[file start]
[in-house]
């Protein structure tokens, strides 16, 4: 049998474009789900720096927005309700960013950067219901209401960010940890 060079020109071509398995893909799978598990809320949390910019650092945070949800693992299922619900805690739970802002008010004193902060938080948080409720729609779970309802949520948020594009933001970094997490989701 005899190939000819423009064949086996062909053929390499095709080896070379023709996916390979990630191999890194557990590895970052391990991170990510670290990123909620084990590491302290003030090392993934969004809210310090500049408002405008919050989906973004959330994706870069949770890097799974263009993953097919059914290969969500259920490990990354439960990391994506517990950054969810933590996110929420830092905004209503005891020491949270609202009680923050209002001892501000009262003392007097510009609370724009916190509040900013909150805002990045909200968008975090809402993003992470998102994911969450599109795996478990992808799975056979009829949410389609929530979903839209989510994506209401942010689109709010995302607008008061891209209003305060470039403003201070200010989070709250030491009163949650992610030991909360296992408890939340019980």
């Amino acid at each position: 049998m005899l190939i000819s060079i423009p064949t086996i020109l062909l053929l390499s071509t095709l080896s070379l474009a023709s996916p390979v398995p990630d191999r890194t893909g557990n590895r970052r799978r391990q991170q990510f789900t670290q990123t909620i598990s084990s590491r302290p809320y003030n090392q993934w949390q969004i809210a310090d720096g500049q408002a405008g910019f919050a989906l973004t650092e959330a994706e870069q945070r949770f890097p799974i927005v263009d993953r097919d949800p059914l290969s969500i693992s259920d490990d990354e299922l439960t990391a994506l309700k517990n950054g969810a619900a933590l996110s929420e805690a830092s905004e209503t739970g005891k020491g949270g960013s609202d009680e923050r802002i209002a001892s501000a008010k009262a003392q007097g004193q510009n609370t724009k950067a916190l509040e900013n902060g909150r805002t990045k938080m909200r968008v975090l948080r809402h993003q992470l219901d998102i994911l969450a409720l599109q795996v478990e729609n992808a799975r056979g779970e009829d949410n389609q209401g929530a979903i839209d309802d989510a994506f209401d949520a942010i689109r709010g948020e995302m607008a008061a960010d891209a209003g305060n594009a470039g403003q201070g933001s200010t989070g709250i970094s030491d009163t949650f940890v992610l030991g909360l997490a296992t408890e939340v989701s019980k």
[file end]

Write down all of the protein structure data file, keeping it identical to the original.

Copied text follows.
[in-house]
């Protein structure tokens, strides 16, 4: 049998474009789900720096927005309700960013950067219901209401960010940890 060079020109071509398995893909799978598990809320949390910019650092945070949800693992299922619900805690739970802002008010004193902060938080948080409720729609779970309802949520948020594009933001970094997490989701 005899190939000819423009064949086996062909053929390499095709080896070379023709996916390979990630191999890194557990590895970052391990991170990510670290990123909620084990590491302290003030090392993934969004809210310090500049408002405008919050989906973004959330994706870069949770890097799974263009993953097919059914290969969500259920490990990354439960990391994506517990950054969810933590996110929420830092905004209503005891020491949270609202009680923050209002001892501000009262003392007097510009609370724009916190509040900013909150805002990045909200968008975090809402993003992470998102994911969450599109795996478990992808799975056979009829949410389609929530979903839209989510994506209401942010689109709010995302607008008061891209209003305060470039403003201070200010989070709250030491009163949650992610030991909360296992408890939340019980």
């Amino acid at each position: 049998m005899l190939i000819s060079i423009p064949t086996i020109l062909l053929l390499s071509t095709l080896s070379l474009a023709s996916p390979v398995p990630d191999r890194t893909g557990n590895r970052r799978r391990q991170q990510f789900t670290q990123t909620i598990s084990s590491r302290p809320y003030n090392q993934w949390q969004i809210a310090d720096g500049q408002a405008g910019f919050a989906l973004t650092e959330a994706e870069q945070r949770f890097p799974i927005v263009d993953r097919d949800p059914l290969s969500i693992s259920d490990d990354e299922l439960t990391a994506l309700k517990n950054g969810a619900a933590l996110s929420e805690a830092s905004e209503t739970g005891k020491g949270g960013s609202d009680e923050r802002i209002a001892s501000a008010k009262a003392q007097g004193q510009n609370t724009k950067a916190l509040e900013n902060g909150r805002t990045k938080m909200r968008v975090l948080r809402h993003q992470l219901d998102i994911l969450a409720l599109q795996v478990e729609n992808a799975r056979g779970e009829d949410n389609q209401g929530a979903i839209d309802d989510a994506f209401d949520a942010i689109r709010g948020e995302m607008a008061a960010d891209a209003g305060n594009a470039g403003q201070g933001s200010t989070g709250i970094s030491d009163t949650f940890v992610l030991g909360l997490a296992t408890e939340v989701s019980k």